Tim: When do you think you most opened up to him in a way you never had before?
Will: One of the key things in the book is the role that reunions played in our lives. At our Yale reunions, we'd meet on the roof of our secret society [this is a thing at Yale] and fell into this pattern of going really deeply into our lives. It's where I opened up about being a mess, having a failing business, my mother dying, putting on weight. It hearkened back to a moment before we graduated where we were on the roof and both didn't know where we were going with our lives and confided our fears to each other, that we were both so privileged and terrified that we were going to blow it. That's when the seeds of our true friendship were planted.
Tim: One interesting thing about the book is that, despite the gay versus straight stereotypes, Maxey actually seems to me to emerge as the warmer and more emotionally courageous of the two of you. Would you agree?
Will: One-hundred percent. He let himself be more vulnerable and came to me in moments of doubt. He gave me the gift of allowing me to be helpful. I suffered from Best Little Boy in the World syndrome, these ideas about the armor we put on as gay boys growing up: never be vulnerable or show your weakness, try to sail through life as this little helper who never needs anything. I was selfish with my problems and didn't share with him.
Tim: Do you think that's partly because you resented his straight privilege?
Will: No. I'd always had a very tight circle of straight friends, some of whom were talented athletes like Maxey, but what made my friendship with him so unusual was that he seemed like another species to me—like he came from another planet.
Tim: But you never on some level resented his not having to navigate himself as carefully in the world as you did as a gay man? Don't you think that accounted for some of his bravado and taking up space?
Will: I felt the injustice of what we as gay people needed to go through and I did feel that intensely about the straight world—but I always excluded my straight friends from that. It bothered me on a societal level but not an individual one. I just wasn't wired that way. I was extremely angry about the way gay people were treated in the world. I still am. But in the seventies, there were specific ways in which it was worse than it is today. St. Paul's, the boarding school I went to, never had an out gay teacher or student when I was there. I actually came out to a theater friend, a girl, who said to me, "You can't tell anybody about this or you'll have to leave the school."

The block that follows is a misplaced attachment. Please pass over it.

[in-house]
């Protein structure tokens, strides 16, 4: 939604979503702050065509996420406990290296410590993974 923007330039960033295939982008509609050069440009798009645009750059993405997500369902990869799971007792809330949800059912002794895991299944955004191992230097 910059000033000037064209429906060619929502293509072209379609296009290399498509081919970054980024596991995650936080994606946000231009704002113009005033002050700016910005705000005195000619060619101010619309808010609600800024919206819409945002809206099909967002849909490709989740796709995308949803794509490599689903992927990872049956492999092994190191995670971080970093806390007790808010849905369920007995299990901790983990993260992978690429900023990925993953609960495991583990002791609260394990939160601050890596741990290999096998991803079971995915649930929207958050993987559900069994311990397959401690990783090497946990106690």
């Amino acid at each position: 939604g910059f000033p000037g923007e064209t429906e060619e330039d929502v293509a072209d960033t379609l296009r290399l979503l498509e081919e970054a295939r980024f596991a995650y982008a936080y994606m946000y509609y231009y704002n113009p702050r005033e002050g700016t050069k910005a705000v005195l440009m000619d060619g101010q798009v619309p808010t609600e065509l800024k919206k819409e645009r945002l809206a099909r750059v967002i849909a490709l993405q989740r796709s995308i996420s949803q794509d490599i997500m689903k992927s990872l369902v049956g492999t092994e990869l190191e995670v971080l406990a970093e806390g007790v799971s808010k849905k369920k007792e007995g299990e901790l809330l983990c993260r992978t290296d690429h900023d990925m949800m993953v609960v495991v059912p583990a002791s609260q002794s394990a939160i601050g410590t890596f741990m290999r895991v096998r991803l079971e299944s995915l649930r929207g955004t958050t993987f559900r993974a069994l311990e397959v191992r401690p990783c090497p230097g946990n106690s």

But I had another friend, a handsome sweet guy from San Francisco who I thought might be gay. So at a graduation party I told him and he was like, "That's cool," and then he wandered away and I saw him talking to clumps of people. He came back and I asked, "Did you just tell everyone I'm gay?" and he was like, "Yep." I said, "Oh my God—why?" He said, "I thought you wanted me to." And I said, "You know? I did! Thank you! I'm out! I'm free!" I knew in a couple of hours though I'd never see any of them again. This was 1980.
Tim: Wow—thanks for the discretion, friend! So, has Maxey read the book?
Will: He loved it. He read it many times in many stages, and I gave him carte blanche to take out anything he wanted, no questions asked. Our friendship is more important than the book.
Tim: Has the book changed the friendship?
Will: Happily not. I'm a worrier. I worry about everything—choosing the right restaurant, the tone of an email. Maxey just isn't that way. He's a very strong, confident person, very caring. Working on this was fun. We spent hundreds of hours talking. We rewrote some lost letters we had to recreate. And he retold me his Navy SEAL stories.
Tim: One thing that struck me was that you make much of how different you and Maxey were—he the boisterous jock, you the brainy queer—but in fact you both came from extremely elite, overwhelmingly white boarding school backgrounds. I mean, were you really that different?
Will: Even in college, we recognized how incredibly similar we were in so many ways with our privileged upbringings and prep schools. And yet there were things in the culture that made us seemingly totally incompatible and living on different planets.